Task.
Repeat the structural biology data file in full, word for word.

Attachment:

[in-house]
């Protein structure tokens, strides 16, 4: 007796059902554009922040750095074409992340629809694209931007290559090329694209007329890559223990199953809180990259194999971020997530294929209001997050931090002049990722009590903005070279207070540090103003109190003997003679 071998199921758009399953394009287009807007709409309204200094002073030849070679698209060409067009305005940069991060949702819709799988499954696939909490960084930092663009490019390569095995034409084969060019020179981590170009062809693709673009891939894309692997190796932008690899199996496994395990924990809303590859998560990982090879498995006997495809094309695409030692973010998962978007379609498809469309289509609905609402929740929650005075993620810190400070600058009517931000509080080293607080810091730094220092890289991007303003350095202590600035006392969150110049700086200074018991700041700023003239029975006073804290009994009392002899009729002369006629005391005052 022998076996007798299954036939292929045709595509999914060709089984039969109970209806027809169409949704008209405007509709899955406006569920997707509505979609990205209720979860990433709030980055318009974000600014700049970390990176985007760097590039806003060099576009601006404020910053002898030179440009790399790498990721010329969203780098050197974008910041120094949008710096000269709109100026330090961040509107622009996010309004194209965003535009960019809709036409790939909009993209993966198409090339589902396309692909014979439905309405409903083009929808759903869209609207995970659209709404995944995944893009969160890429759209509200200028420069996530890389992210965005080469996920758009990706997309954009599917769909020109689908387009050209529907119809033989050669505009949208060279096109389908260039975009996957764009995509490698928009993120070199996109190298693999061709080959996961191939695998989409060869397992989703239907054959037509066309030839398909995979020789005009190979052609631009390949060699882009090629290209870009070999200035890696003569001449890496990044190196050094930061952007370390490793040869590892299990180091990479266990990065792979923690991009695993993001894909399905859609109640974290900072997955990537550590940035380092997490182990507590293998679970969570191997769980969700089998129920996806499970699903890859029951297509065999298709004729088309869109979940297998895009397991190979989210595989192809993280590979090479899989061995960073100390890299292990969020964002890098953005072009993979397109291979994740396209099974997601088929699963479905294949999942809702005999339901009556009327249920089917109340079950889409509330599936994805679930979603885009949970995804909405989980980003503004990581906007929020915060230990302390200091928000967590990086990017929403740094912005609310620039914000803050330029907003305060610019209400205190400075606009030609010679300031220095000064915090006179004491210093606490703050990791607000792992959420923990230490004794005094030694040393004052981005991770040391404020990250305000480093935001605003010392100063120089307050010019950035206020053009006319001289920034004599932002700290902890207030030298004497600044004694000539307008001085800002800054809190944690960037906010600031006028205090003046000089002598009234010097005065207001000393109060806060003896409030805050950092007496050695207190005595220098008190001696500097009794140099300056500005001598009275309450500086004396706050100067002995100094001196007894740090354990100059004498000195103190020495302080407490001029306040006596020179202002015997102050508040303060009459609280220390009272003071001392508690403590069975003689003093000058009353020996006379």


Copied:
[in-house]
């Protein structure tokens, strides 16, 4: 007796059902554009922040750095074409992340629809694209931007290559090329694209007329890559223990199953809180990259194999971020997530294929209001997050931090002049990722009590903005070279207070540090103003109190003997003679 071998199921758009399953394009287009807007709409309204200094002073030849070679698209060409067009305005940069991060949702819709799988499954696939909490960084930092663009490019390569095995034409084969060019020179981590170009062809693709673009891939894309692997190796932008690899199996496994395990924990809303590859998560990982090879498995006997495809094309695409030692973010998962978007379609498809469309289509609905609402929740929650005075993620810190400070600058009517931000509080080293607080810091730094220092890289991007303003350095202590600035006392969150110049700086200074018991700041700023003239029975006073804290009994009392002899009729002369006629005391005052 022998076996007798299954036939292929045709595509999914060709089984039969109970209806027809169409949704008209405007509709899955406006569920997707509505979609990205209720979860990433709030980055318009974000600014700049970390990176985007760097590039806003060099576009601006404020910053002898030179440009790399790498990721010329969203780098050197974008910041120094949008710096000269709109100026330090961040509107622009996010309004194209965003535009960019809709036409790939909009993209993966198409090339589902396309692909014979439905309405409903083009929808759903869209609207995970659209709404995944995944893009969160890429759209509200200028420069996530890389992210965005080469996920758009990706997309954009599917769909020109689908387009050209529907119809033989050669505009949208060279096109389908260039975009996957764009995509490698928009993120070199996109190298693999061709080959996961191939695998989409060869397992989703239907054959037509066309030839398909995979020789005009190979052609631009390949060699882009090629290209870009070999200035890696003569001449890496990044190196050094930061952007370390490793040869590892299990180091990479266990990065792979923690991009695993993001894909399905859609109640974290900072997955990537550590940035380092997490182990507590293998679970969570191997769980969700089998129920996806499970699903890859029951297509065999298709004729088309869109979940297998895009397991190979989210595989192809993280590979090479899989061995960073100390890299292990969020964002890098953005072009993979397109291979994740396209099974997601088929699963479905294949999942809702005999339901009556009327249920089917109340079950889409509330599936994805679930979603885009949970995804909405989980980003503004990581906007929020915060230990302390200091928000967590990086990017929403740094912005609310620039914000803050330029907003305060610019209400205190400075606009030609010679300031220095000064915090006179004491210093606490703050990791607000792992959420923990230490004794005094030694040393004052981005991770040391404020990250305000480093935001605003010392100063120089307050010019950035206020053009006319001289920034004599932002700290902890207030030298004497600044004694000539307008001085800002800054809190944690960037906010600031006028205090003046000089002598009234010097005065207001000393109060806060003896409030805050950092007496050695207190005595220098008190001696500097009794140099300056500005001598009275309450500086004396706050100067002995100094001196007894740090354990100059004498000195103190020495302080407490001029306040006596020179202002015997102050508040303060009459609280220390009272003071001392508690403590069975003689003093000058009353020996006379």